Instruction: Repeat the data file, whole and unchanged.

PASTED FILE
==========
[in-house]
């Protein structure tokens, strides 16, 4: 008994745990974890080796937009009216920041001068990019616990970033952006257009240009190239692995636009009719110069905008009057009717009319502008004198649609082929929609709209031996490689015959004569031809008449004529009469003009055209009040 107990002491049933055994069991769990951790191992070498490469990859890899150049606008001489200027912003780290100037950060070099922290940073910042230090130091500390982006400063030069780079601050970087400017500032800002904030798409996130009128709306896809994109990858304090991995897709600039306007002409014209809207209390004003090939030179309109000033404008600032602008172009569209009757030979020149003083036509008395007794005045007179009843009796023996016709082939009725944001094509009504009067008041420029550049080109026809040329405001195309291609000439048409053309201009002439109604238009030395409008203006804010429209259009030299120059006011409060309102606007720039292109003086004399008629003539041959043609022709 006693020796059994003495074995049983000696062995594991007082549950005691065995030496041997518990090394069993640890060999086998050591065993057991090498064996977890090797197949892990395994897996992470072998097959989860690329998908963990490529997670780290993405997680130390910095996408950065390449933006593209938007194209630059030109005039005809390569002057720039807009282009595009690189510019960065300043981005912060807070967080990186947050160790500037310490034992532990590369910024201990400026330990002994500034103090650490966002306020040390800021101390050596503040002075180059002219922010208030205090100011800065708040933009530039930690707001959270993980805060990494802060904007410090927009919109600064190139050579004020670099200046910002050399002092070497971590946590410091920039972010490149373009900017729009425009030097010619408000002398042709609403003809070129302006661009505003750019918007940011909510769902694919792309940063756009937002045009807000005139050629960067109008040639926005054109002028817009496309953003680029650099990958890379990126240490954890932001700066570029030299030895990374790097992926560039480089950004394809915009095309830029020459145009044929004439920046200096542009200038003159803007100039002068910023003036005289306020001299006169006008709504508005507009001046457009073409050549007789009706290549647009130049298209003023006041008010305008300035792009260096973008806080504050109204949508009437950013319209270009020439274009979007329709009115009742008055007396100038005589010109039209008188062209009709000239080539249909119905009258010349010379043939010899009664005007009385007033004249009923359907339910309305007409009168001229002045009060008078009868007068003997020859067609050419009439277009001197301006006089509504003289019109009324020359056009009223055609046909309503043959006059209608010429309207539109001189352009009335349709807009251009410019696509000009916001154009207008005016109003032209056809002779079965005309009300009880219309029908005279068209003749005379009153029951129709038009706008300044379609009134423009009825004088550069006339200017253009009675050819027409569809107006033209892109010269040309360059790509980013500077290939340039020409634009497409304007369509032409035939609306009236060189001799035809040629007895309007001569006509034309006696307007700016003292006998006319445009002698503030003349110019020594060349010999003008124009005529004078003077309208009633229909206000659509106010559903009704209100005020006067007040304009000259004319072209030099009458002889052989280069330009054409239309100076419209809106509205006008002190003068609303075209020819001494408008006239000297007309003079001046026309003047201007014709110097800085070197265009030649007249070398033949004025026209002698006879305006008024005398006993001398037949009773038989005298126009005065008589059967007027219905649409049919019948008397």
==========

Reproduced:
[in-house]
């Protein structure tokens, strides 16, 4: 008994745990974890080796937009009216920041001068990019616990970033952006257009240009190239692995636009009719110069905008009057009717009319502008004198649609082929929609709209031996490689015959004569031809008449004529009469003009055209009040 107990002491049933055994069991769990951790191992070498490469990859890899150049606008001489200027912003780290100037950060070099922290940073910042230090130091500390982006400063030069780079601050970087400017500032800002904030798409996130009128709306896809994109990858304090991995897709600039306007002409014209809207209390004003090939030179309109000033404008600032602008172009569209009757030979020149003083036509008395007794005045007179009843009796023996016709082939009725944001094509009504009067008041420029550049080109026809040329405001195309291609000439048409053309201009002439109604238009030395409008203006804010429209259009030299120059006011409060309102606007720039292109003086004399008629003539041959043609022709 006693020796059994003495074995049983000696062995594991007082549950005691065995030496041997518990090394069993640890060999086998050591065993057991090498064996977890090797197949892990395994897996992470072998097959989860690329998908963990490529997670780290993405997680130390910095996408950065390449933006593209938007194209630059030109005039005809390569002057720039807009282009595009690189510019960065300043981005912060807070967080990186947050160790500037310490034992532990590369910024201990400026330990002994500034103090650490966002306020040390800021101390050596503040002075180059002219922010208030205090100011800065708040933009530039930690707001959270993980805060990494802060904007410090927009919109600064190139050579004020670099200046910002050399002092070497971590946590410091920039972010490149373009900017729009425009030097010619408000002398042709609403003809070129302006661009505003750019918007940011909510769902694919792309940063756009937002045009807000005139050629960067109008040639926005054109002028817009496309953003680029650099990958890379990126240490954890932001700066570029030299030895990374790097992926560039480089950004394809915009095309830029020459145009044929004439920046200096542009200038003159803007100039002068910023003036005289306020001299006169006008709504508005507009001046457009073409050549007789009706290549647009130049298209003023006041008010305008300035792009260096973008806080504050109204949508009437950013319209270009020439274009979007329709009115009742008055007396100038005589010109039209008188062209009709000239080539249909119905009258010349010379043939010899009664005007009385007033004249009923359907339910309305007409009168001229002045009060008078009868007068003997020859067609050419009439277009001197301006006089509504003289019109009324020359056009009223055609046909309503043959006059209608010429309207539109001189352009009335349709807009251009410019696509000009916001154009207008005016109003032209056809002779079965005309009300009880219309029908005279068209003749005379009153029951129709038009706008300044379609009134423009009825004088550069006339200017253009009675050819027409569809107006033209892109010269040309360059790509980013500077290939340039020409634009497409304007369509032409035939609306009236060189001799035809040629007895309007001569006509034309006696307007700016003292006998006319445009002698503030003349110019020594060349010999003008124009005529004078003077309208009633229909206000659509106010559903009704209100005020006067007040304009000259004319072209030099009458002889052989280069330009054409239309100076419209809106509205006008002190003068609303075209020819001494408008006239000297007309003079001046026309003047201007014709110097800085070197265009030649007249070398033949004025026209002698006879305006008024005398006993001398037949009773038989005298126009005065008589059967007027219905649409049919019948008397």